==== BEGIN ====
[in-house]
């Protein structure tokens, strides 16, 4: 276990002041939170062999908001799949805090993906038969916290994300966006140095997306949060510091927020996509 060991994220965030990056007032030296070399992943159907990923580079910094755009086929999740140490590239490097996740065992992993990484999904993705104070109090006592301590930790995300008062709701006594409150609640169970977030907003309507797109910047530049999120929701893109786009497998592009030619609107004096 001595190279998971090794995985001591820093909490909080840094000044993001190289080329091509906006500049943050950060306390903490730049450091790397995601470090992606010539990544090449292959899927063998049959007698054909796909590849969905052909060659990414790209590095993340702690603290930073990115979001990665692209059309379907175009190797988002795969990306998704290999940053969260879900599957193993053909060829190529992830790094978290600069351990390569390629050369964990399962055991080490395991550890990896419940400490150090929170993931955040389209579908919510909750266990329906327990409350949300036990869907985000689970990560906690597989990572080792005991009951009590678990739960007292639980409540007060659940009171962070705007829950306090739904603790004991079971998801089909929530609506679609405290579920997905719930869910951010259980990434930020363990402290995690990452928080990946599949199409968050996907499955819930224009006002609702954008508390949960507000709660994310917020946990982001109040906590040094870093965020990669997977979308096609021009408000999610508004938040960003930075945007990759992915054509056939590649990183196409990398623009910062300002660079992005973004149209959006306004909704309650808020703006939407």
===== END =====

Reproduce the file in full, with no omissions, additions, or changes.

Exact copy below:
[in-house]
């Protein structure tokens, strides 16, 4: 276990002041939170062999908001799949805090993906038969916290994300966006140095997306949060510091927020996509 060991994220965030990056007032030296070399992943159907990923580079910094755009086929999740140490590239490097996740065992992993990484999904993705104070109090006592301590930790995300008062709701006594409150609640169970977030907003309507797109910047530049999120929701893109786009497998592009030619609107004096 001595190279998971090794995985001591820093909490909080840094000044993001190289080329091509906006500049943050950060306390903490730049450091790397995601470090992606010539990544090449292959899927063998049959007698054909796909590849969905052909060659990414790209590095993340702690603290930073990115979001990665692209059309379907175009190797988002795969990306998704290999940053969260879900599957193993053909060829190529992830790094978290600069351990390569390629050369964990399962055991080490395991550890990896419940400490150090929170993931955040389209579908919510909750266990329906327990409350949300036990869907985000689970990560906690597989990572080792005991009951009590678990739960007292639980409540007060659940009171962070705007829950306090739904603790004991079971998801089909929530609506679609405290579920997905719930869910951010259980990434930020363990402290995690990452928080990946599949199409968050996907499955819930224009006002609702954008508390949960507000709660994310917020946990982001109040906590040094870093965020990669997977979308096609021009408000999610508004938040960003930075945007990759992915054509056939590649990183196409990398623009910062300002660079992005973004149209959006306004909704309650808020703006939407």